The year when Sunderland rail services faced the chop

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The direct link from Sunderland to Durham was cancelled

The golden age of rail hit the buffers 60 years ago on Wearside.

Lines were cut as part of the restructuring of the railway system and the Sunderland area didn't escape the axe.

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Workmen using South Hylton Railway Station in April 1964.Workmen using South Hylton Railway Station in April 1964.
Workmen using South Hylton Railway Station in April 1964. | se

More than 2,300 stations nationally closed and scenes such as these would soon be no more.

Have a look at a diesel engine slowly making its way through Fence Houses station. In the background can be seen Lambton 'D' Colliery and the adjoining coke plant.

A diesel engine slowly makes its way through Fence Houses station.A diesel engine slowly makes its way through Fence Houses station.
A diesel engine slowly makes its way through Fence Houses station. | se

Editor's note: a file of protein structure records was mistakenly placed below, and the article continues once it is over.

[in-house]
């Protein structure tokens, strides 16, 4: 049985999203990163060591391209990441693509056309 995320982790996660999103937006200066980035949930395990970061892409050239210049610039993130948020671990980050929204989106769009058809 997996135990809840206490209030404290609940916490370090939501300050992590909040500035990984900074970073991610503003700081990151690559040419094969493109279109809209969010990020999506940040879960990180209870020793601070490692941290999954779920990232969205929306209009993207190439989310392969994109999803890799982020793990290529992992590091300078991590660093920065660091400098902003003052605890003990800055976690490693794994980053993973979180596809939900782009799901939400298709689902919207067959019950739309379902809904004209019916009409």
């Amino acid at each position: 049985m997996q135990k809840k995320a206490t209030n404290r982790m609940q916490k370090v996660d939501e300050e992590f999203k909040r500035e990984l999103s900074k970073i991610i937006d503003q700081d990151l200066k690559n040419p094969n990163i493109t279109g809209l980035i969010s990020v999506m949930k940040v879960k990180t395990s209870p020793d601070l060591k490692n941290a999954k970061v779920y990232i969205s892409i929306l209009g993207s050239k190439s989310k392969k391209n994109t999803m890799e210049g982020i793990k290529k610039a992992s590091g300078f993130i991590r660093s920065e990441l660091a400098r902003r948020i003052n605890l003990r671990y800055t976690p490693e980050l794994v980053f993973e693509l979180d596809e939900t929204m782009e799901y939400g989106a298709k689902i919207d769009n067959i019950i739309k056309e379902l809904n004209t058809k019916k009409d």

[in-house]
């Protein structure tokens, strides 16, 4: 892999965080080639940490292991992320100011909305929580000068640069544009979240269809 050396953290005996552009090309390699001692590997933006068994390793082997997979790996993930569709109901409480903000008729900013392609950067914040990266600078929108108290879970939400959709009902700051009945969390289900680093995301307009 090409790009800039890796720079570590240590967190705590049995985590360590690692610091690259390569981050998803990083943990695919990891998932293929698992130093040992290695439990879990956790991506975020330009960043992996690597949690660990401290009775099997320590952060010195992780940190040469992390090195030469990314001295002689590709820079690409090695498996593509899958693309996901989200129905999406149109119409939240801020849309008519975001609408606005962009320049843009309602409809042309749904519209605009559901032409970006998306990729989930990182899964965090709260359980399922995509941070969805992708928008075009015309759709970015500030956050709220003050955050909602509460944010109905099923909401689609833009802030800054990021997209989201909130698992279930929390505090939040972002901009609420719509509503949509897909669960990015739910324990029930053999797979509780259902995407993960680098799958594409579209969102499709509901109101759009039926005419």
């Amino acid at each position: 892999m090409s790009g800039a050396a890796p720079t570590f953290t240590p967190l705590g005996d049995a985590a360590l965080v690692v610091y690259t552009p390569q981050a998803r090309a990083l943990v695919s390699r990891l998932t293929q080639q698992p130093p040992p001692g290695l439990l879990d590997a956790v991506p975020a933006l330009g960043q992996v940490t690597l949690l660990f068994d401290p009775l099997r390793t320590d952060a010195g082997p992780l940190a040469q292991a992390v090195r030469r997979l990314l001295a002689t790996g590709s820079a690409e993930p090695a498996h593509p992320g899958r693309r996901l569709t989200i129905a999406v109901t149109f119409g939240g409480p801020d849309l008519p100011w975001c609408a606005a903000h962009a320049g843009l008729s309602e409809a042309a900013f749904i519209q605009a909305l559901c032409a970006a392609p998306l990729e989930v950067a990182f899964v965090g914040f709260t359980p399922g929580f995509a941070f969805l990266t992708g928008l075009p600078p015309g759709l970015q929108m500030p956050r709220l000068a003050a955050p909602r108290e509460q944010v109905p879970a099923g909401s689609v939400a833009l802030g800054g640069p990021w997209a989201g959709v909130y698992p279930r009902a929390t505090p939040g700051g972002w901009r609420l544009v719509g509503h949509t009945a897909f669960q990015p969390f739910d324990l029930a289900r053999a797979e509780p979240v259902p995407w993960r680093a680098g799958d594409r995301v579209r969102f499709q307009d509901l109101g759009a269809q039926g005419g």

We have a scene from a Penshaw signal box.

Signalman Terence O'Connor from Boldon Colliery in his Penshaw signal box.Signalman Terence O'Connor from Boldon Colliery in his Penshaw signal box.
Signalman Terence O'Connor from Boldon Colliery in his Penshaw signal box. | se

Here's the notice which appeared on railway stops to tell passengers of the planned cutbacks.

The notice which brought the dreaded news to passengers on Wearside.The notice which brought the dreaded news to passengers on Wearside.
The notice which brought the dreaded news to passengers on Wearside. | se

It announces that Pallion, Hylton and Penshaw stations would be closed to passenger traffic from May 6, 1964.

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So would Cox Green, Fencehouses, Brandon Colliery, Brancepeth, Willington and Hunwick.

Echo photographers went out to capture all of these scenes and we hope some readers will remember those days.

If you do, tell us more by emailing [email protected]

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